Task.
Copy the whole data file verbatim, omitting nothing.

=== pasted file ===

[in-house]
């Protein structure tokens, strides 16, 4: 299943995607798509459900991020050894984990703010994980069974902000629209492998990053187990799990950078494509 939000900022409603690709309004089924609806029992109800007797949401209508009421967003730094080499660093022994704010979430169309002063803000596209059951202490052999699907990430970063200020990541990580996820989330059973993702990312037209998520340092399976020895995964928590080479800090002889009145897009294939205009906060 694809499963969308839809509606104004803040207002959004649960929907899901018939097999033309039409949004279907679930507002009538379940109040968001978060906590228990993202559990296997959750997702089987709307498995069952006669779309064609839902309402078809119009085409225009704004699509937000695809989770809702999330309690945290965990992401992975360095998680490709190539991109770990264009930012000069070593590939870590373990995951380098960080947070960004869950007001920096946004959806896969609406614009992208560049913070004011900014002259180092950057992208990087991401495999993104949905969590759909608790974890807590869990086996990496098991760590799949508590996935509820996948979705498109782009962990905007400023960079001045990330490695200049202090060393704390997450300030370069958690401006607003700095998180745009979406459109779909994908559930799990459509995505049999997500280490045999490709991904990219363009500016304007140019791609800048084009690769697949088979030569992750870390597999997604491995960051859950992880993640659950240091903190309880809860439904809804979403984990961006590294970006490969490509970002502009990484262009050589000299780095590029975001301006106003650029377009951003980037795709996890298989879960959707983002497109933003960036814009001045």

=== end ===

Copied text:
[in-house]
């Protein structure tokens, strides 16, 4: 299943995607798509459900991020050894984990703010994980069974902000629209492998990053187990799990950078494509 939000900022409603690709309004089924609806029992109800007797949401209508009421967003730094080499660093022994704010979430169309002063803000596209059951202490052999699907990430970063200020990541990580996820989330059973993702990312037209998520340092399976020895995964928590080479800090002889009145897009294939205009906060 694809499963969308839809509606104004803040207002959004649960929907899901018939097999033309039409949004279907679930507002009538379940109040968001978060906590228990993202559990296997959750997702089987709307498995069952006669779309064609839902309402078809119009085409225009704004699509937000695809989770809702999330309690945290965990992401992975360095998680490709190539991109770990264009930012000069070593590939870590373990995951380098960080947070960004869950007001920096946004959806896969609406614009992208560049913070004011900014002259180092950057992208990087991401495999993104949905969590759909608790974890807590869990086996990496098991760590799949508590996935509820996948979705498109782009962990905007400023960079001045990330490695200049202090060393704390997450300030370069958690401006607003700095998180745009979406459109779909994908559930799990459509995505049999997500280490045999490709991904990219363009500016304007140019791609800048084009690769697949088979030569992750870390597999997604491995960051859950992880993640659950240091903190309880809860439904809804979403984990961006590294970006490969490509970002502009990484262009050589000299780095590029975001301006106003650029377009951003980037795709996890298989879960959707983002497109933003960036814009001045």